Evolving shifts in the health reform agenda and funding processes are drawing greater attention to the challenges that states face in their Medicaid programs. A recent review in The Hill (http://thehill.com/blogs/congress-blog/healthcare/335761-medicaid-efficiency-is-needed-now-more-than-ever) cites the need for Medicaid efficiency, now more than ever. They report that: “The decrease in this critical funding source, coupled with sharp increases in drug prices, and the addition of nearly 17 million new enrollees since 2013, has put enormous pressure on the nation’s largest healthcare program. There are currently 74.6 million people enrolled in Medicaid and CHIP (Children’s Health Insurance Program), the state-administered programs that provide healthcare to low-income individuals and families; and the downward revenue and upward cost trajectories have threatened the sustainability of these essential services.” Proposed legislation is being designed to close funding loopholes that shift payment responsibilities to states and their Medicaid plans, and away from other funding sources. The Medicaid Third Party Liability Act will result in massive savings for states, and also empowers Medicaid managed care programs with the same rights as state Medicaid agencies.
Addressing the challenges facing state funded Medicaid plans requires a multifaceted strategy. Closing funding gaps will certainly help, and closing the health care gaps must also be paramount. Addressing the health care gaps requires clinical and population health strategies that are person-centered and account for the integration of physical and behavioral health conditions. Effective care coordination requires that the needs of the whole person are addressed and include not only medical care, but also community based social services and other determinants of health. Current health care reimbursement incentives are misaligned and promote payment for the volume of care provided, rather than the quality of outcomes achieved.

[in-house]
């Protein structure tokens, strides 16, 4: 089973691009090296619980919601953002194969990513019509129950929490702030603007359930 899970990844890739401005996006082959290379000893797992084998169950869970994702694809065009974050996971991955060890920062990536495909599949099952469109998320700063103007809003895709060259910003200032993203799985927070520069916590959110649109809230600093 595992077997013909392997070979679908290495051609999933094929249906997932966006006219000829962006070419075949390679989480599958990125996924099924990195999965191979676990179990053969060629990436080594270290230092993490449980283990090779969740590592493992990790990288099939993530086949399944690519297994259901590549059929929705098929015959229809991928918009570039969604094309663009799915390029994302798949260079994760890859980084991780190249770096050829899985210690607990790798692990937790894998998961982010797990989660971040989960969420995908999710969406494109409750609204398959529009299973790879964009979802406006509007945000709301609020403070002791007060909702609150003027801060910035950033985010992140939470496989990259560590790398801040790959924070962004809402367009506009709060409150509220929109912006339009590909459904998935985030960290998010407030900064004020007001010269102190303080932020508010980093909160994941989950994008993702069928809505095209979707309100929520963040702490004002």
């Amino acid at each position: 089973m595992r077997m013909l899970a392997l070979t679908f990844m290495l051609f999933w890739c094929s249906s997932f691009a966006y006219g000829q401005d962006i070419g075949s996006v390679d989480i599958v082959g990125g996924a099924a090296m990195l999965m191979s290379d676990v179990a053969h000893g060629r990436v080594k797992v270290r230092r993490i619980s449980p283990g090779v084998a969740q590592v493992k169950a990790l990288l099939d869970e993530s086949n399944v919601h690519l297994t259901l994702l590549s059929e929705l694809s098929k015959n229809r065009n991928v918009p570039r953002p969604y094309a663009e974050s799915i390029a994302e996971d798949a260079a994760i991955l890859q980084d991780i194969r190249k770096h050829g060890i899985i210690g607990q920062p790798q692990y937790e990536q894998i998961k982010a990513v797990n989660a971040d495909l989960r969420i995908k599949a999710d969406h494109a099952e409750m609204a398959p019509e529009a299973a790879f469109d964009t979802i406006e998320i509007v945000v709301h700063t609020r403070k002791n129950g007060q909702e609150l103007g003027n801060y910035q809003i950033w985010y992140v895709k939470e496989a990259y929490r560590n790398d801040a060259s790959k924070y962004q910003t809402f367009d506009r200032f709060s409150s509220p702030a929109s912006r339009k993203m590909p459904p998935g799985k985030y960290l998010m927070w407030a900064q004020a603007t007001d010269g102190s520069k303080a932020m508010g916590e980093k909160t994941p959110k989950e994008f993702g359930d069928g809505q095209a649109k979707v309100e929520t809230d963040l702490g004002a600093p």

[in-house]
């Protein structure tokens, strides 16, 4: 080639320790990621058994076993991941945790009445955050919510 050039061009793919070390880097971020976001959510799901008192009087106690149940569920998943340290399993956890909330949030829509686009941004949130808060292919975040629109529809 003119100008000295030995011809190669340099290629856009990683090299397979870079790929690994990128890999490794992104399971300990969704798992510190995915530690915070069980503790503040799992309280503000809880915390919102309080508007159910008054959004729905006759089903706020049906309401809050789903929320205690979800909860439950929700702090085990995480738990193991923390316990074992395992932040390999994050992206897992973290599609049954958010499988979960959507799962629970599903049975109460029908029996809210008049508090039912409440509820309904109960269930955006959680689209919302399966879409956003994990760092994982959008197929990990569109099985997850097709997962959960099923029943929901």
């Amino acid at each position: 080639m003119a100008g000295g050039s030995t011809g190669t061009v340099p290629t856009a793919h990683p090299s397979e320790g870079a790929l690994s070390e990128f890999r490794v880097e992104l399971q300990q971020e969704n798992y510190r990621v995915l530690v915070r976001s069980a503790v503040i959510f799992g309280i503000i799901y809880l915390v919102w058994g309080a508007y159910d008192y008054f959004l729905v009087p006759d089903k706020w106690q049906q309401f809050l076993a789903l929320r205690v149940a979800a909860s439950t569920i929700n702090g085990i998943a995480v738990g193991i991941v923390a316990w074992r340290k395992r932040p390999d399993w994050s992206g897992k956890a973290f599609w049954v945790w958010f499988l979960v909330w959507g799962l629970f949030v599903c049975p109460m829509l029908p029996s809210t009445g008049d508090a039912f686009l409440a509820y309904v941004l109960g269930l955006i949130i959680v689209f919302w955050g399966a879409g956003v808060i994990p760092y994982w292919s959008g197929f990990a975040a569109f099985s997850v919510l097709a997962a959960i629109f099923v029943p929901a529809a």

In order to achieve effective and efficient reforms in Medicaid, improved technology tools are vital. These resources go well beyond practice based electronic health records, and include tools that foster collaboration and information sharing across all care team members. This must include all clinical providers, community supports and services, and caregivers. Examples of these tools include the InfoMC Incedo suite of population health identification and analytic resources, as well as their care coordination platform. By law, Medicaid is the payer of last resort. Establishing guidelines for funding, service delivery, and care coordination will help maintain this vital resource in the American health care system.
By Allen S. Daniels, Ed.D., Clinical Director, InfoMC